EDITORIAL: July: New Laws, New Challenges

The month of July opens up as a range of options and realities. Summer is already a protagonist in much of the country and also in Connecticut, where we will see parties, festivals and celebrations. However, there is something that does not transcend much, but that will be of great importance in the future of all. As of July 1, the new laws that the Legislative Assembly has discussed and voted on and that have finally been approved by Governor Lamont are put into effect.

In our State, there were controversial and important issues that had long hours of sessions and innumerable amount of testimonies. One of the most important laws is that related to paid family leave, with all the exceptions and details, it has already become a topic that stands out at the national level.

The approval of the teaching of history of the Afro-American and Latin communities within the school curriculum was highly applauded by the Hispanic representatives in the Capitol.

A state subsidy for the Police was also agreed upon, one which will help in the implementation of security cameras carried by each agent.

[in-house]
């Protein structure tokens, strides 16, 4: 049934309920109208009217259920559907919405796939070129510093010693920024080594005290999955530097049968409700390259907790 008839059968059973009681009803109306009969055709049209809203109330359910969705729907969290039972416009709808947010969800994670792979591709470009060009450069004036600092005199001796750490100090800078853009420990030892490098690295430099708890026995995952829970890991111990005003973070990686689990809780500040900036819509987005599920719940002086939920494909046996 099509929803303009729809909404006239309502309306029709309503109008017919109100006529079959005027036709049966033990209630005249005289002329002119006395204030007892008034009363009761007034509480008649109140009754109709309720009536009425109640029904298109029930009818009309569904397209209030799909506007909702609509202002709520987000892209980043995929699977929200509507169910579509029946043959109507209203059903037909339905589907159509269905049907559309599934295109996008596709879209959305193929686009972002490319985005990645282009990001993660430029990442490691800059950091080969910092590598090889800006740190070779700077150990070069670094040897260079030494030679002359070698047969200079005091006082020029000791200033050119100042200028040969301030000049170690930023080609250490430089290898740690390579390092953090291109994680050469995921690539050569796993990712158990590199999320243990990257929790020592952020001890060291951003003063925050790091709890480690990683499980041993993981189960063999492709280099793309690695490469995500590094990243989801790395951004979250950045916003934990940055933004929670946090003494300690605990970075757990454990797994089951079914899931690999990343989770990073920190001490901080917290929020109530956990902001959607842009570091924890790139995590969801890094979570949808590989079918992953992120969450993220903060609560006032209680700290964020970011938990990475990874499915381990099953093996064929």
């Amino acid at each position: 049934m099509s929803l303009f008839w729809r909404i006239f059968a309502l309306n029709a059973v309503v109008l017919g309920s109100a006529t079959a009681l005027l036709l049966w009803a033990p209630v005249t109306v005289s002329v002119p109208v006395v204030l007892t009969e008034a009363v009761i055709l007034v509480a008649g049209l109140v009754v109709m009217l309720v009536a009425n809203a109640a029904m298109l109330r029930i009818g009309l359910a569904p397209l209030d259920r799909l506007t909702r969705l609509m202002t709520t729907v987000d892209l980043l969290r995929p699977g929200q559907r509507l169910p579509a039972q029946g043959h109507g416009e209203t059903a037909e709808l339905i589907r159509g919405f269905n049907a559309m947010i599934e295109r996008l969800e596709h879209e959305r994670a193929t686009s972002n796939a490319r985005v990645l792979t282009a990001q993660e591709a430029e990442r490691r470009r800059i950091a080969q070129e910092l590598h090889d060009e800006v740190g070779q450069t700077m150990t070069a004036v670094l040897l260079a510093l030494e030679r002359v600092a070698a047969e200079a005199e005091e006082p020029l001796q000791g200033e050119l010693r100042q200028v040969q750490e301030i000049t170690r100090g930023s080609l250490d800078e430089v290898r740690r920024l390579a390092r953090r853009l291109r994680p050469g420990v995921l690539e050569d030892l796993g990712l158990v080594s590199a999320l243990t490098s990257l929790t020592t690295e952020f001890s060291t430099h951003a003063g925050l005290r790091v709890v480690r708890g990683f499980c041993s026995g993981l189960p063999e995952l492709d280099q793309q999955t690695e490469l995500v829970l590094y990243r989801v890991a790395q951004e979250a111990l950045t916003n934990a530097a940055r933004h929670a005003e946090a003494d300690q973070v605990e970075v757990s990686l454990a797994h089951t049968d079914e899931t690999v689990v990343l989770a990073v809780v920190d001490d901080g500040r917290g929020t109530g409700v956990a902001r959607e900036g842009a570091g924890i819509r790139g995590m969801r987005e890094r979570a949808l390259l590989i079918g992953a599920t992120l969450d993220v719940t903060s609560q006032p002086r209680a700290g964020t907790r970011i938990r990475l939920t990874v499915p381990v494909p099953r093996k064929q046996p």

We cannot fail to mention, the approval of the raise of the minimum wage to $15 dollars per hour, although this will be a gradual increase until reaching that amount in 2023.

The safe storage of firearms, whether they are loaded or unloaded, is another project that had a green light on that long road to gun control. The one that perhaps does not have the notoriety of others, but a topic that is a tendency, is the autonomy that will allow children 6 years and older, to apply sunscreen, with a medical permission; something that up until now, only the school nurse could do.

The issues that had a strong impact on public opinion and led to countless testimonies and hours of debate were those related to tolls and the legalization of recreational marijuana. Although they advanced a lot, they were not approved. Those who support these two projects hope that extraordinary sessions will be held so that they finally become law.

It will also be necessary to recognize that the voice of leaders, community leaders and several legislators were decisive for not advancing with anti-immigrant laws, such as the possibility of giving extra functions to police against the undocumented, or to eliminate the sanctuary cities that already exist in our State.
Jorge Alatrista
Identidad Latina Newspaper

Identidad Latina
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